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mattsccm [363 posts] 4 years ago
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Some body should buy this for histories sake. Wish I could.

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StuayEd [72 posts] 4 years ago
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Grounds for divorce? It must be real love!

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Ghedebrav [1099 posts] 4 years ago
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Fab bike. Cannot imagine the heartbreak involved in selling it.

If I were in Ian C's place I cannot imagine what amount of money could part me from this bicycle.

Maybe these chaps could scrpae the funds together? http://www.cyclemuseum.org.uk/index.php?page=2

Otherwise, perhaps now is the right time to start lobbying for a national museum of cycling to ensure that these kinds of historical artefacts don't end up in private hands - or worse, stripped for their valuable parts.

Warming to that theme, actually given Britain's role and heritage in the development of the bicycle and our on-off-on-again relationship with cyclesport a national bicycle museum - ideally in the somewhere in the Midlands, which forged the modern 'safety' bike as we now know it - would be a real draw. Who's with me!?

*googles quickly to check there isn't one already*

 39 39 39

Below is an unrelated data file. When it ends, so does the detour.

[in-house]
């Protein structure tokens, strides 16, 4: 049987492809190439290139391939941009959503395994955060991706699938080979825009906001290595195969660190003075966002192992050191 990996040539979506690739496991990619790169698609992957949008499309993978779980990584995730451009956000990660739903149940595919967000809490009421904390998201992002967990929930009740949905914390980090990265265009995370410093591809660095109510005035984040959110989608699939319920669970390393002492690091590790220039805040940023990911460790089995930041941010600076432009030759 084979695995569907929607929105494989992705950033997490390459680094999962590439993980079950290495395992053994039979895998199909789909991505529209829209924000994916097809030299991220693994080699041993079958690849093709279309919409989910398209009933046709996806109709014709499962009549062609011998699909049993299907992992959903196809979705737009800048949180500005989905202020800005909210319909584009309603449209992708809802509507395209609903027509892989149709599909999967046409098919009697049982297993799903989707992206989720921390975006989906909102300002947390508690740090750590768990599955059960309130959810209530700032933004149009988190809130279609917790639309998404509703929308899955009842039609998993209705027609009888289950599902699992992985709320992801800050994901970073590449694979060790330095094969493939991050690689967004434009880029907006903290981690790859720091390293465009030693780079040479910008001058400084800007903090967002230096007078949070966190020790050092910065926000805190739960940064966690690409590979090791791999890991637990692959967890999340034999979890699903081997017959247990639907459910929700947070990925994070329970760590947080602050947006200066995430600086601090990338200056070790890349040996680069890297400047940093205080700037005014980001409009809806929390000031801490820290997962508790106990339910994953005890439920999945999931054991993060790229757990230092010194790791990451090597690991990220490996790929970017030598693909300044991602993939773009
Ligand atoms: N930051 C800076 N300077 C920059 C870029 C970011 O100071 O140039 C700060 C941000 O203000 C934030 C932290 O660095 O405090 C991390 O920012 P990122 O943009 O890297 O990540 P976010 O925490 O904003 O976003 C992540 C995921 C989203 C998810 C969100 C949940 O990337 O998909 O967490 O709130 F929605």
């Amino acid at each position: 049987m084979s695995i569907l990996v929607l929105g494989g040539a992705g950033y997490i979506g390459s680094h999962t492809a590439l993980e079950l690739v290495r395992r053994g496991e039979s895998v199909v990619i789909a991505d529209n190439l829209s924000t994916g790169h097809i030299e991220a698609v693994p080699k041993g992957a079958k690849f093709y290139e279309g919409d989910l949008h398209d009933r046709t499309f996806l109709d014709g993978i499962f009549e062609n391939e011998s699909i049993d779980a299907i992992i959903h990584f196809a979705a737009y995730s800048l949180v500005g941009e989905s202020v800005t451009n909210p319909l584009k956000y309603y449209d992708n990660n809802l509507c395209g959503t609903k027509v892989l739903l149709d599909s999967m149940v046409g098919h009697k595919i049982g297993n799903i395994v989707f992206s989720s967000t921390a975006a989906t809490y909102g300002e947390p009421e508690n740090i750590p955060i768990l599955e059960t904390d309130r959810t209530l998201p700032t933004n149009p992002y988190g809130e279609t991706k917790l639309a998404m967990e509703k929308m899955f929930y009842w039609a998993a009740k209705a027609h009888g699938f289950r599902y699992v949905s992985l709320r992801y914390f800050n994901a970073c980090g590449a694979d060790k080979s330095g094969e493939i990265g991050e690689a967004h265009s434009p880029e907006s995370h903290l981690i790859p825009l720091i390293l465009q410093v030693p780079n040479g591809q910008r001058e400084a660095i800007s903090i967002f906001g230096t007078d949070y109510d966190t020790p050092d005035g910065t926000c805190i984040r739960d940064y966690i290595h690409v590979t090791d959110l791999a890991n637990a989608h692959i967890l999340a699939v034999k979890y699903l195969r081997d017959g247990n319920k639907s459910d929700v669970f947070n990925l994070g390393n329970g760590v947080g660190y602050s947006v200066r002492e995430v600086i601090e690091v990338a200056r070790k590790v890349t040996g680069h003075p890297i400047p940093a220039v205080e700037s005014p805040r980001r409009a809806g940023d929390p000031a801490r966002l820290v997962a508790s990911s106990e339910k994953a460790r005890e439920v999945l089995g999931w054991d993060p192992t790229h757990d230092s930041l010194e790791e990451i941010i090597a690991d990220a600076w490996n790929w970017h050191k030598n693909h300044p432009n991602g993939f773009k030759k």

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behemothprocycling [41 posts] 4 years ago
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Ian, if I win the lottery this weekend, I'll buy it and let you have it back. Then you can buy the mrs something with the money and you'll both be happy.

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Roberj4 [226 posts] 4 years ago
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behemothprocycling wrote:

Ian, if I win the lottery this weekend, I'll buy it and let you have it back. Then you can buy the mrs something with the money and you'll both be happy.

I second that or nobody bids at all then Ian can keep the bike. The money will be wasted on handbags & shoes!

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Nick T [1112 posts] 4 years ago
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Don't sell it, just let your local bike shop hang it on display. Sigma have a good few customers bikes in their windows!

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Bigfoz [144 posts] 4 years ago
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What if we crowd sourced to buy it, then donated it to the previous owner...  1

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nod [72 posts] 4 years ago
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^ his wife would still be unhappy.

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farrell [1946 posts] 4 years ago
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Turn it into a fixie and use it for Bike Polo.

*Do not do this*

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cidermart [503 posts] 4 years ago
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Sorry I'd have to sell the wife. +Me on the lottery idea.

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Owen Rogers [24 posts] 4 years ago
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Back in the days he used to race against my brother along the A604, better known now as the A14.